13. my understanding was if a country dosn't require a carnet or deposit you dont use one unless your crossing several boarders, and even then you probably wont need it. A carnet is a document that garuntees tax and fees will be paid a if vehicle dosn't leave the country, instead of leaving a substantial deposit at boarders. The carnet means you only have to pay one (still massive) deposit, on a multi boarder trip... i think.
  14. A carnet would basically be required to get into or out of any country.

    The way it works is that on your way into the country your carnet paperwork which lists all of your equipment (bike, camping equipment, tolls, parts, etc, etc), is checked and they in theory check that the VIN/Chassis numbers, etc all match the paperwork. They will then stamp the paperwork to indicate that you have entered the country. when you then leave the country they agin check all of those details to ensure that all of the items that you have been shown to bring in to the country areleaving the country and also that they are the same items. For instance, if you were carrying a spare rear shock for your bike and you entered the country with it but when you were leaving the country you didn't have it anymore because you fitted it to the bike and threw the old one out, then theyc an make you pay any duties/taxes that are owing for that item. With regards to the F1, Moto GP, etc, they bring their stuff in on cernet's. If they use a part on the bike, for instance they install a spare motor, etc, they can be made to pay duty/GST on that part, but for any parts that aren't used there are no charges at all from Customs for Duty/GST.

    All of the equipment that was used in long Way Round and Long Way Down, including bikes, cars, camera equipment, etc was moved on carnet's. Any requirements that any individual country may have relating to registration, insurance, etc is completely seperate to any Customs or freight procedures.

    To bring a bike into Australia, even as a track bike, you need to obtain an MVSA permit. If it is to be a road registered bike, chances are that unless you have already owned it overseas for a minimum of 12 months or it is a vintage motorbike, you won't get a permit. As an example, if you just decided to import a CBR1000RR from japan because it is cheaper, you won't get a permit, which means you won't get the bike. If it is being imported as a track bike only, and therefore can't be registered, you still need to meet certain criteria before a permit will be approved.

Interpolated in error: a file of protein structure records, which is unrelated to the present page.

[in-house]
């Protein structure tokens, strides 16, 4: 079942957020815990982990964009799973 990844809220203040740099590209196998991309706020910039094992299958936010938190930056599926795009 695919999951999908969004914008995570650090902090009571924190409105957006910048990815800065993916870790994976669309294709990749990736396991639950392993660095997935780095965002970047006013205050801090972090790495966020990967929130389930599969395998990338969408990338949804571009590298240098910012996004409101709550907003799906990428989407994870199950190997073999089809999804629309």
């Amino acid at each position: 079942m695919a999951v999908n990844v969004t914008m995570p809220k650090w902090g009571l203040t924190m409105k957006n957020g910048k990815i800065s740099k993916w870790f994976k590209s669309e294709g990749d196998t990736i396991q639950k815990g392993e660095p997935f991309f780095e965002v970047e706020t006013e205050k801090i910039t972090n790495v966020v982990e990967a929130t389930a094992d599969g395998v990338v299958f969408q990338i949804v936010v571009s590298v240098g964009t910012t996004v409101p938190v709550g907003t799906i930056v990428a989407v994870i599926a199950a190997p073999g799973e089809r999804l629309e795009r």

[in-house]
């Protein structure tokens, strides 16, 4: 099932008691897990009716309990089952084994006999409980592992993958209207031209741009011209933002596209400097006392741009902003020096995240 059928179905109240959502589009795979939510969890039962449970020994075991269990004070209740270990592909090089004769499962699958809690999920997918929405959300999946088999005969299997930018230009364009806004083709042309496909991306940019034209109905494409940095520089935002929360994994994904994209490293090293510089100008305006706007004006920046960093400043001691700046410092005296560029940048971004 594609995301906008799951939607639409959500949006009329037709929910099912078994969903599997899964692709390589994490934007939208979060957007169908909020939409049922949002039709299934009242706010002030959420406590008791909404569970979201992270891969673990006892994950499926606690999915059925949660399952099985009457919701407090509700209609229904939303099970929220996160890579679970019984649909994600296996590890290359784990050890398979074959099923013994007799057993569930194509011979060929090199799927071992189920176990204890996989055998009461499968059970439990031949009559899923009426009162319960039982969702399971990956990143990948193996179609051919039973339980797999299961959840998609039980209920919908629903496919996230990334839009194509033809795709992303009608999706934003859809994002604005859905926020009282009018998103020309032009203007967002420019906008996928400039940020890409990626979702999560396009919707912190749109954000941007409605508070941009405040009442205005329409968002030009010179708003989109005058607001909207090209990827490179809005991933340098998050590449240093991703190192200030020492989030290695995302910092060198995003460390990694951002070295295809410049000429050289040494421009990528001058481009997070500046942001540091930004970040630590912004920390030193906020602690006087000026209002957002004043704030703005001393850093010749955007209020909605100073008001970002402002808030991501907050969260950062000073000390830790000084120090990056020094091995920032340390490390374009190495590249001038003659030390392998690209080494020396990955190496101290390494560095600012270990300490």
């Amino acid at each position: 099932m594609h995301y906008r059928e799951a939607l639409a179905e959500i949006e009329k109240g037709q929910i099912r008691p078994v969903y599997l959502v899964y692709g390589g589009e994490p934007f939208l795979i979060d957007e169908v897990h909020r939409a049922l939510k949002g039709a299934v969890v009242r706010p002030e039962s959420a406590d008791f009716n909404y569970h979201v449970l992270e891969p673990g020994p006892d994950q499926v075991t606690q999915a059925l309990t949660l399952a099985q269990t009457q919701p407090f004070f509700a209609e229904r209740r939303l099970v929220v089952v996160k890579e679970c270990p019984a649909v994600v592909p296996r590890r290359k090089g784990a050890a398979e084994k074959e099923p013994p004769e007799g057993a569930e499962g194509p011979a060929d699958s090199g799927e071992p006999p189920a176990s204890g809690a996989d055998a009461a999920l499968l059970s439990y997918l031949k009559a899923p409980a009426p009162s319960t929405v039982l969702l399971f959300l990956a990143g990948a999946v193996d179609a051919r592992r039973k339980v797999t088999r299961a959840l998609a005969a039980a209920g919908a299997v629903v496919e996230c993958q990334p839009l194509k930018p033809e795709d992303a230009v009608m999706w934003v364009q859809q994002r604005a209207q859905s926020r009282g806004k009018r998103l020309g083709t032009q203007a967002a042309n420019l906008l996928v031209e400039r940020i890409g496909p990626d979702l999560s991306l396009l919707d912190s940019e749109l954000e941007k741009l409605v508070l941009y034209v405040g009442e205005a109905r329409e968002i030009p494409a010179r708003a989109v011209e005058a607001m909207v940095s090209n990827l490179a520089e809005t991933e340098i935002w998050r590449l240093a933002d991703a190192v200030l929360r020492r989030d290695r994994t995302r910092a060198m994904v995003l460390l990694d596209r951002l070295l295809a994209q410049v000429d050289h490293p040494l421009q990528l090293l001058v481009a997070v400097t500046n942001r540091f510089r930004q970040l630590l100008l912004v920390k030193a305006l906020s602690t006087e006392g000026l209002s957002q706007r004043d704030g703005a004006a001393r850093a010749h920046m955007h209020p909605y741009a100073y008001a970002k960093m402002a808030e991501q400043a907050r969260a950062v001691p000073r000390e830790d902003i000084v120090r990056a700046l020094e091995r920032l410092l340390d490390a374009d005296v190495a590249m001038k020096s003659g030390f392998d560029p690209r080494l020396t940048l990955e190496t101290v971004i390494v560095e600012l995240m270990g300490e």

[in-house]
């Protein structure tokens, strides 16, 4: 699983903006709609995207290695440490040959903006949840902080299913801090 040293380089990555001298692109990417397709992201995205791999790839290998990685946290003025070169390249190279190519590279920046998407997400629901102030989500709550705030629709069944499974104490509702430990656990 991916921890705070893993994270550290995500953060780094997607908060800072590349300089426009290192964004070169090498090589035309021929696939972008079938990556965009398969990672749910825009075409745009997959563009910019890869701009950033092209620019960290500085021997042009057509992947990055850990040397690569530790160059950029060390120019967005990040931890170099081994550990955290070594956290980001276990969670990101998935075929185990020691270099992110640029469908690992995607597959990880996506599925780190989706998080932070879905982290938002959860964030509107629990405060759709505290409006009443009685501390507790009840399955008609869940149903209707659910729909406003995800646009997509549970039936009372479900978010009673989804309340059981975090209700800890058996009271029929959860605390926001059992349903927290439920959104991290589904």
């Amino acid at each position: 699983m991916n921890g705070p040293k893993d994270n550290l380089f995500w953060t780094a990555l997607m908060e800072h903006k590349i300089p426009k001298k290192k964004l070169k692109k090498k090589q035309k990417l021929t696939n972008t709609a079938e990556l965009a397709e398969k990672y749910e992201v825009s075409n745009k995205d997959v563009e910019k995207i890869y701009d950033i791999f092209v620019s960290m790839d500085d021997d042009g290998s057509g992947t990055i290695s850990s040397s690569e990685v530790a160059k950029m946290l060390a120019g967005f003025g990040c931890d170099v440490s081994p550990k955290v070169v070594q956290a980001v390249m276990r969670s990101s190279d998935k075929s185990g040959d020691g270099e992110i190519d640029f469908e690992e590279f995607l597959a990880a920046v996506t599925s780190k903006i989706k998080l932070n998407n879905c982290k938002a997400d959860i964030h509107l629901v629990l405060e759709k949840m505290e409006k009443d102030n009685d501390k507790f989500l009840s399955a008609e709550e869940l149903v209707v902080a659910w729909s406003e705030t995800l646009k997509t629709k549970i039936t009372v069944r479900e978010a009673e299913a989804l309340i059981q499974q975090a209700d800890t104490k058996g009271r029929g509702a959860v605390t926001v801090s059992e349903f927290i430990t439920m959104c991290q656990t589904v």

15. Trekka273 thanks for your explanation as I couldn't be stuffed explaining it in such detail. That is more or less what a carnet is about. As long as the countries one intends on visiting with their bike participate in the carnet program then it is the most effective way of moving vehicles around the world and bypassing paying duties/taxes both here and abroad.
  16. Thats how it is here, the EU union and the Americas have no customs bond or carnet requirement to temporarily import a tourist vehicle so why would you bother?
    South america has a policy where you have to cross a boarder on land to not require a carnet... easy enough come in through mexico.
    The only places that require carnets are eastern europe, the middle east, africa and SEA. Ewan McBoorman took an entire circus with him worth well over 100K, for insurance reasons id say they were required to have carnets for all countries they enterd.
  17. It's not just insurance, in fact the carnet doesn't really make a difference to insurance of the actual goods, ultimately it is entirely down to the Customs regulations of the country you are trying to leave/enter. And having a carnet can make things a lot easier when you get to a border and encounter a difficult Customs officer. And having a carnet means you don't need to leave a Customs bond for the duties/taxes. If I was to ever do something like this, which I can't see ever happening due to costs, time, etc, I would definitely have it all on a carnet. It is a simple system that makes things much simpler for you.

    Technically speaking you need a
  18. Thats where we'll disagree, i was saying that with the LWR people the sheer volume of shit they had and the fact that they wernt tourists is the reason they required them for almost every country.
    Its really just an unnecessary document that you have to pay for if your traveling in the countries/continents i mentioned, they don't have a customs bond or require a carnet.